“Making America Great Again”–Part Four

I continue my series of highlighting the historical series written by Danny Sjursen…..

Below is the fourth installment of the “American History for Truthdiggers” series, a pull-no-punches appraisal of our shared, if flawed, past. The author of the series, Danny Sjursen, an active-duty major in the U.S. Army, served military tours in Iraq and Afghanistan and taught the nation’s checkered, often inspiring past when he was an assistant professor of history at West Point. His wartime experiences, his scholarship, his skill as a writer and his patriotism illuminate these Truthdig posts.

Part 4 of “American History for Truthdiggers.”

“Who shall write the history of the American Revolution?” John Adams once asked. “Who can write it? Who will ever be able to write it?”

“Nobody,” Thomas Jefferson replied. “The life and soul of history must forever remain unknown.”

* * *

Compare the tarring-and-feathering scene at the top of this article with the 1770 painting “The Death of General Wolfe” (immediately below this paragraph), which was featured in installment three of this Truthdig series. Painted by colonist Benjamin West, it shows North American colonists among those devotedly and tenderly attending the mortally wounded British general, who lies in a Christ-like pose. How did (at least some) North American colonists evolve from a proud celebration of empire into the riotous, rebellious mob portrayed in the illustration above? It’s an important question, actually, and it deals with an issue hardly mentioned in standard textbooks. Even rebellious “patriots” saw themselves as Englishmen right up until July 4, 1776. Others remained loyal British subjects through the entire Revolutionary War.


An excellent look at American history some of it has been withheld from many of our history textbooks for one reason or another…..

Class Dismissed!

4 thoughts on ““Making America Great Again”–Part Four

  1. The Revolutionary War remains as one often misunderstood, and sometimes inaccurately ‘reported’ in many aspects. Most writers conveniently ‘overlook’ the 500,000 or more people who remained loyal to England.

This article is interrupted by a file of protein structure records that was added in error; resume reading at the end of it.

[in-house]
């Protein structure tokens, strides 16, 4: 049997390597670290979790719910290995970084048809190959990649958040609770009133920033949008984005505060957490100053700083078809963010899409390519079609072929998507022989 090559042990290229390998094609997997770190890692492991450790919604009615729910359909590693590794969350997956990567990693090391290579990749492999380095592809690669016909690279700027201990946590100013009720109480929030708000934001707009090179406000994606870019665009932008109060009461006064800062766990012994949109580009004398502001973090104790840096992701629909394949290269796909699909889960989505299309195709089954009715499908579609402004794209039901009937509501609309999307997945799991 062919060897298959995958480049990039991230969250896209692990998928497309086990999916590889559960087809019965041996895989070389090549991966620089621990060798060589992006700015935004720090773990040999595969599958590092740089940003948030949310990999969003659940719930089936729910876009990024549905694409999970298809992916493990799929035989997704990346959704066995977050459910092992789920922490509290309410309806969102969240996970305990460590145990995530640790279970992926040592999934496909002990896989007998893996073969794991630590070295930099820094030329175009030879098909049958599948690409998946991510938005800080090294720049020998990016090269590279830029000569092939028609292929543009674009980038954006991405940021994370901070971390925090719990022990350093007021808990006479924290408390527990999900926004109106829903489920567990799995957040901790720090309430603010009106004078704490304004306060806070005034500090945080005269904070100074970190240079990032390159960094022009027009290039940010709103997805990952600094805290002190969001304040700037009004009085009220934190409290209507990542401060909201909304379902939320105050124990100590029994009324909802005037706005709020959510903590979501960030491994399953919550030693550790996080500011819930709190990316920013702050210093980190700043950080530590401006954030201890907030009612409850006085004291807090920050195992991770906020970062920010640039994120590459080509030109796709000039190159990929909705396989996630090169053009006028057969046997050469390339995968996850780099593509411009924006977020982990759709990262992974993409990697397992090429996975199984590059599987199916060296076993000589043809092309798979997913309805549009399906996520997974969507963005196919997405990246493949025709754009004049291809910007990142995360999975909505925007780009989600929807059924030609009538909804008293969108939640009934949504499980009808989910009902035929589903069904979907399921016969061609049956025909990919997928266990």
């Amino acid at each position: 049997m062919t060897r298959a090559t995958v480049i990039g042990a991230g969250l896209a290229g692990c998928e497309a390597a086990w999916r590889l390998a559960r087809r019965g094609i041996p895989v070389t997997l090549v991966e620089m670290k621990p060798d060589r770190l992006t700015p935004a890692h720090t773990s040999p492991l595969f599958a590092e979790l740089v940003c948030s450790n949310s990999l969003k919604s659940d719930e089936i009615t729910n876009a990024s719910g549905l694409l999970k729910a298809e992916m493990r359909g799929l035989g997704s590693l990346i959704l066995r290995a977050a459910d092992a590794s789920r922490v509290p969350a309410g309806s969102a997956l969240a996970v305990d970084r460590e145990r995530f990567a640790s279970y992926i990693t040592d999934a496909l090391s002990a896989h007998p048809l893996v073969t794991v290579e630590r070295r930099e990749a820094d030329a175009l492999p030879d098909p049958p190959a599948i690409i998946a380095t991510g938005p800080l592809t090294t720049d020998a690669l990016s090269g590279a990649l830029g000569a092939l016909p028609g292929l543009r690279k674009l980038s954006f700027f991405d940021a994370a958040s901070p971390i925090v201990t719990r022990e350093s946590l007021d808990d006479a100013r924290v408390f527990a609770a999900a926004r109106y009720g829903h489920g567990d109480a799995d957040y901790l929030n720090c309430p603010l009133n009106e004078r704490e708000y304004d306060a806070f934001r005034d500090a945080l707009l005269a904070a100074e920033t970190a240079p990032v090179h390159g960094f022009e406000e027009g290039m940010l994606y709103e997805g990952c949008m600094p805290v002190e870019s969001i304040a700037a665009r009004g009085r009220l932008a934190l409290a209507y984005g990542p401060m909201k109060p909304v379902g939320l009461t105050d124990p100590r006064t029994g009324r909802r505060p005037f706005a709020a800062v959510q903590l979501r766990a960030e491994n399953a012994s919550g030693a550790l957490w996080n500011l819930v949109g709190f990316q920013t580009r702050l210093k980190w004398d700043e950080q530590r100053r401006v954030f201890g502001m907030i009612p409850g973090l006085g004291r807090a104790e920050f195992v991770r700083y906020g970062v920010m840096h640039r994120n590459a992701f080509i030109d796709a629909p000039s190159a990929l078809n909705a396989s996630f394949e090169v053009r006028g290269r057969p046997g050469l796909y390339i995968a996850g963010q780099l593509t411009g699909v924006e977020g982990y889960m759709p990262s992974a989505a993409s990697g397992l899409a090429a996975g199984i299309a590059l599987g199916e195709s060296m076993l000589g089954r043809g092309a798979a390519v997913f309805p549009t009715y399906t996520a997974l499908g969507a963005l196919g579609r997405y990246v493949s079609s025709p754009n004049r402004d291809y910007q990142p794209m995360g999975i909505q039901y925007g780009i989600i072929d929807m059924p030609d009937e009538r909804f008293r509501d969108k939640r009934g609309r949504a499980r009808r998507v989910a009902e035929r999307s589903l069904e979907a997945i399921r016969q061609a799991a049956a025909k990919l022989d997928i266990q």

Best wishes, Pete.

  2. Interesting reading. And confusing. I have never studied the causes of the revolutionary in any depth. Not one of my interests. I have wondered about one branch of my ancestors. They lived on a 300 acre estate in what is now Washington, D.C. After the war my ancestor moved with his son and family to Camden County, S.C. No record of anyone in the family fighting in the war. Interesting they picked Camden County.

    All the motives and motives of groups leads to me comment about confusion. Who was on which side and why. I have always heard the Georgians in South Georgia were mostly loyal to England. In South Carolina and Georgia feeling ran pretty high.
    All my ancestors that I can trace were in South Carolina, Virginia, Maryland, Pennsylvania and Massachusetts at the time. The Pennsylvania ancestor served with the continentals for a while and fought in at least one battle in New Jersey. His son married a girl from the Massachusetts family and they moved South.
    The South Carolina ancestor was with the South Carolina Militia for two years.

    Look forward to next installment.

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